Market Slice: Risk On, Risk Off

Dice to show risk on trading, stock market


What to expect in this week’s Market Slice:

  • The massive expansion of risk-on assets was led by two asset classes: Cryptocurrencies and tech stocks.
  • Unlike the long-term investors who buy to “hold on for dear life,” spec traders are looking for quick gains based on major changes in market sentiment.
  • How the September selloff has erased all the gains of the summer bear market rally

Note: As you may know, we are now mailing every Monday with our exclusive Concierge service. If you want more frequent market updates along with the latest trading program information, news and reviews, sign up here. It’s free.

Here’s an excerpt from this week’s letter, to give you a taste for what you’ll get when you join this free program:

Economic Outlook

More than ever, it’s clear the stock market is not the economy. Even as we linger in the third quarter of slow/no growth, official opinion is yet to admit we are in a recession. This is a major source of  the market’s false optimism, as excess liquidity remaining from several years of very loose monetary policy continues to seek the best return.

We see no reason to expect the reversal in Fed policy Mr. Market is yearning for. However, with more housing and jobless data due this week, the spotlight could be on policy statements coming for the regional Fed presidents, and Chairman Powell. 

Atlanta Fed president Raphael Bostic told Face the Nation on Sunday that “we are going to do all we can at the Federal Reserve to avoid deep, deep pain,”  words that can hardly be encouraging to anyone still holding out hope for a near-term pivot from the Fed. Nonetheless, this week’s statements will be watched closely for any indications that a policy shift might be forthcoming sooner rather than later.

If you want more of the analysis and insights you get from Market Slice, delivered more frequently, this is the way to get it! Sign up now, and we’ll see you in your Inbox next Monday!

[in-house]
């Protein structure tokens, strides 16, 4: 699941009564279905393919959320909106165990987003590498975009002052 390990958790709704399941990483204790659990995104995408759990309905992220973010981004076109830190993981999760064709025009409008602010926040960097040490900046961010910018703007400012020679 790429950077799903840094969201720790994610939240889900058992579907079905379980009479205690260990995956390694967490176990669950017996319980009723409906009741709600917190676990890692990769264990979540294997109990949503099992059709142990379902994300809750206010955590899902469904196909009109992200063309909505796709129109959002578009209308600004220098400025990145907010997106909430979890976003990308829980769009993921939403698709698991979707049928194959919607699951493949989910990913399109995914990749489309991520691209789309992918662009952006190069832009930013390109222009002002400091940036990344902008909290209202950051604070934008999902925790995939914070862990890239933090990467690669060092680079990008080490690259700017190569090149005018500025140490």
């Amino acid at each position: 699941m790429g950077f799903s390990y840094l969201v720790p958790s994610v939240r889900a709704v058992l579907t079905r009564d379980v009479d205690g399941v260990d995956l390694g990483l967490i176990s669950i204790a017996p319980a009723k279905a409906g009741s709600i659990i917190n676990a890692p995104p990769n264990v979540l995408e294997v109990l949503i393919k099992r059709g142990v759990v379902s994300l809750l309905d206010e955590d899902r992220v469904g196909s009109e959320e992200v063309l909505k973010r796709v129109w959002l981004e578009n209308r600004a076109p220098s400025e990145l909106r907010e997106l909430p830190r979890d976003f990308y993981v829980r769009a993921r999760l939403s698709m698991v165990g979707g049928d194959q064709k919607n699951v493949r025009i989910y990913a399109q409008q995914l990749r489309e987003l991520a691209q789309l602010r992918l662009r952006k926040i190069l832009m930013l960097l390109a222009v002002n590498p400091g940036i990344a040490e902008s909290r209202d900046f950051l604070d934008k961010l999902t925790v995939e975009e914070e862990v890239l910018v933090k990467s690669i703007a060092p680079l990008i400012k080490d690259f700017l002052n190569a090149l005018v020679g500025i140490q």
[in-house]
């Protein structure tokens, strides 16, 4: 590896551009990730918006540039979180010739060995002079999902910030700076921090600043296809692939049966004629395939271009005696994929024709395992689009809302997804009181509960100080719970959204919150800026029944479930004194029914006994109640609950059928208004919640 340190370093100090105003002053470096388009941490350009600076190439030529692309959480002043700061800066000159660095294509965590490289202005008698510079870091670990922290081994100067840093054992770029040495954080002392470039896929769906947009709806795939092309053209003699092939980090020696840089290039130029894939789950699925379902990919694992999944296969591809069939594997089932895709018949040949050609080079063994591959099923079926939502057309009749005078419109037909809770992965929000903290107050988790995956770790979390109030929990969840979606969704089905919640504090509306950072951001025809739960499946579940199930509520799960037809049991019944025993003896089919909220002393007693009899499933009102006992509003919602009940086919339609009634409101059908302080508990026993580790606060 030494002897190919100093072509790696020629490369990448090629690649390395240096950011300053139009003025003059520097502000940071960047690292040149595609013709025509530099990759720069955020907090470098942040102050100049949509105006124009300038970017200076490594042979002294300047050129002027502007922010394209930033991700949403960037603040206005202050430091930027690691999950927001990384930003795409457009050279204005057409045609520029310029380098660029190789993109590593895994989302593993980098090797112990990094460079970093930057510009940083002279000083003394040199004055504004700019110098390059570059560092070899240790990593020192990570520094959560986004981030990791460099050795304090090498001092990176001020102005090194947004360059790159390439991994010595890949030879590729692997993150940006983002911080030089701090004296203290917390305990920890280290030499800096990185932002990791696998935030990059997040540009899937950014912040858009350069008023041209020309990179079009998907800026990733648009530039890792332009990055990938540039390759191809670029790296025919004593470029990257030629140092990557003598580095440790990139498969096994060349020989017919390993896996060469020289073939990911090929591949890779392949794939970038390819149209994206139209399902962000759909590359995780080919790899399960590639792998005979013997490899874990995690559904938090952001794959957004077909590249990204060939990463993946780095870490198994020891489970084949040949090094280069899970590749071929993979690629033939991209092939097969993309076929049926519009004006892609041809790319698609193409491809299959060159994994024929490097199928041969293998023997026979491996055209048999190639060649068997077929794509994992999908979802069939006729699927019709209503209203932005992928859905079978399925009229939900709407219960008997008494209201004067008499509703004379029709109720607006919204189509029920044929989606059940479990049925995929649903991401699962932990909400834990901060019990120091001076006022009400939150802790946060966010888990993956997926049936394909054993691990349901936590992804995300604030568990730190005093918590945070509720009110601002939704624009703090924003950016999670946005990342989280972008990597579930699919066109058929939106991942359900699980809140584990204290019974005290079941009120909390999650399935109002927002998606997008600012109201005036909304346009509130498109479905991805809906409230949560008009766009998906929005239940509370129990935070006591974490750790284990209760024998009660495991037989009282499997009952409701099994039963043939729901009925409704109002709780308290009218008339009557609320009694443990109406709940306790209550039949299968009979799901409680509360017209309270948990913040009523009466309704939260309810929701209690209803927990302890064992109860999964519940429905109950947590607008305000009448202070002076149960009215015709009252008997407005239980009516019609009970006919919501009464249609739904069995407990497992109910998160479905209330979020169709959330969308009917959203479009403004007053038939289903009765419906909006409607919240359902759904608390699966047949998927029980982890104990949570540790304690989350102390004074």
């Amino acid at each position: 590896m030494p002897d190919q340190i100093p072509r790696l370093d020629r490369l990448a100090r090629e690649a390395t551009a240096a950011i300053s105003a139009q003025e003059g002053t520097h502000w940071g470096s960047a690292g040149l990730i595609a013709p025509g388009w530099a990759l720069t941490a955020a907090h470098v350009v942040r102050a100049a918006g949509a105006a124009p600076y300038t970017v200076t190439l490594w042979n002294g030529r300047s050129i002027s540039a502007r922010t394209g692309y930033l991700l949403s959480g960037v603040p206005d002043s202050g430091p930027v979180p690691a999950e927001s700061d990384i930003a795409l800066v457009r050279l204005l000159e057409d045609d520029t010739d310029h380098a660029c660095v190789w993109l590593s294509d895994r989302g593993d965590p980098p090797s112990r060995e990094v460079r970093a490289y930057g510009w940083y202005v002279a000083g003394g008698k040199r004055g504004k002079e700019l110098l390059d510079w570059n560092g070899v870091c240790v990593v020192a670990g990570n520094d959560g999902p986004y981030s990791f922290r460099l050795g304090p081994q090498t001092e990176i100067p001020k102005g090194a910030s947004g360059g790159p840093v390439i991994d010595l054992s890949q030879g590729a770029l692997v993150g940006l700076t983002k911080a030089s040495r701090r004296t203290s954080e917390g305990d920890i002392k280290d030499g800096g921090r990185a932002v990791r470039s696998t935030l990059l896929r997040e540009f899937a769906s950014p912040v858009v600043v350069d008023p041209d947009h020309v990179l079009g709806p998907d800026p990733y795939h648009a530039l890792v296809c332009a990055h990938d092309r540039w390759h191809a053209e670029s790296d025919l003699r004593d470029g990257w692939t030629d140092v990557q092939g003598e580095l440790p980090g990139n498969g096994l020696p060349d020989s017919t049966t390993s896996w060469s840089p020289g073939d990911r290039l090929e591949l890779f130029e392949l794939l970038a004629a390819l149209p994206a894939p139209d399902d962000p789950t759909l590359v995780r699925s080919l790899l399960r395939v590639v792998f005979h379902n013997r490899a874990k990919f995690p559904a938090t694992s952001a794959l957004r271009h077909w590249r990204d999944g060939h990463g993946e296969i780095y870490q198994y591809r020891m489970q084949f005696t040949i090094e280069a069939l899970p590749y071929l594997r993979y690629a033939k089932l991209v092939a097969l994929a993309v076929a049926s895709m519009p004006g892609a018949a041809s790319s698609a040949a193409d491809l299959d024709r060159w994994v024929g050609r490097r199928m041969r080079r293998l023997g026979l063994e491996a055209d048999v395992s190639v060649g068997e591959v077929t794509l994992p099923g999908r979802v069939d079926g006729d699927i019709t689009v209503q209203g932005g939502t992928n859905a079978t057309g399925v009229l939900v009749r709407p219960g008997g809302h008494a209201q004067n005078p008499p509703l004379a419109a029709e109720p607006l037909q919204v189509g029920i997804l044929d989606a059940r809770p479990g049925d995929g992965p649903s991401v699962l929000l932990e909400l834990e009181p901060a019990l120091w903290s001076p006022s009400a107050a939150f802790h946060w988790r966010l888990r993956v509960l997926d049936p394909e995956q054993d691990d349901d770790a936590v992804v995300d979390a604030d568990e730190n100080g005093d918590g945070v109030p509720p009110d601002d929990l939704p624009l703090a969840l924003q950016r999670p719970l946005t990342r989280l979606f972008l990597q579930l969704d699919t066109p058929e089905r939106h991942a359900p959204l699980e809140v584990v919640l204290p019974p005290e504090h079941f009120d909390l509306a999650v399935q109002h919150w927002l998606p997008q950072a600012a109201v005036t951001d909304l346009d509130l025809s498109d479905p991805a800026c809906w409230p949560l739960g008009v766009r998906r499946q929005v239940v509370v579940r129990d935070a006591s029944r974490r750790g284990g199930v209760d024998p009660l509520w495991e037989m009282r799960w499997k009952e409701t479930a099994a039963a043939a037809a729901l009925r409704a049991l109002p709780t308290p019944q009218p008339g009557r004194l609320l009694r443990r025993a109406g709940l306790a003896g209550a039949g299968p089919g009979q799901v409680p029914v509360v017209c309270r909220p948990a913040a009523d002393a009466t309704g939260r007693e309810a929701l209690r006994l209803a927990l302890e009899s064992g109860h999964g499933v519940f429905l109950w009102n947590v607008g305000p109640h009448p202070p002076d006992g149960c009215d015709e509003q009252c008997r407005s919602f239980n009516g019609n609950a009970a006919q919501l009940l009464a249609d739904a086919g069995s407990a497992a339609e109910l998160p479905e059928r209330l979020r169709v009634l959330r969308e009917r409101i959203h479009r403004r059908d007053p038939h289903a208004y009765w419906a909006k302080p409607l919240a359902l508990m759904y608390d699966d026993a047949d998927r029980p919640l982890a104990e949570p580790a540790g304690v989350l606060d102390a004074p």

What can we learn from tech stocks and crypto?

One enduring feature of the long bull run, stimulated by a bottomless punchbowl of cheap money, has been the runup in growth assets. This massive expansion of risk-on assets was led by two asset classes: Cryptocurrencies and tech stocks.

Here is a 10-year chart of the NASDAQ index of technology stocks.

Image courtesy of

And this chart shows Bitcoin over the same period:

Chart courtesy of

Both charts show parabolic growth over the years leading up to the start of 2022. And both demonstrate the bear market decline that began in January of this year.

As we pointed out in May, the drop in the stock market since the January top was mirrored in Bitcoin prices. Here’s what we said at the time:

As the tech index rose and fell, Bitcoin tracked it almost exactly. In other words, when traders went “risk off” and traded out of the NASDAQ, they also exited Bitcoin. And when it was risk-on time again, Bitcoin rose along with the tech stocks.

This is clear evidence that Bitcoin is a risk asset, and not a sound long-term investment, at least at this point. This means that the idea of reaping easy profits in cryptos – just because it’s a “hot market” — is bogus, and is being overhyped to extract money from naïve traders.

This was written with Bitcoin at $31,000, roughly 50% off the October ’21 high. Of course, Bitcoin is now below $20,000…and the NASDAQ is down a further 1500 points from where it was then, despite the summer bounce.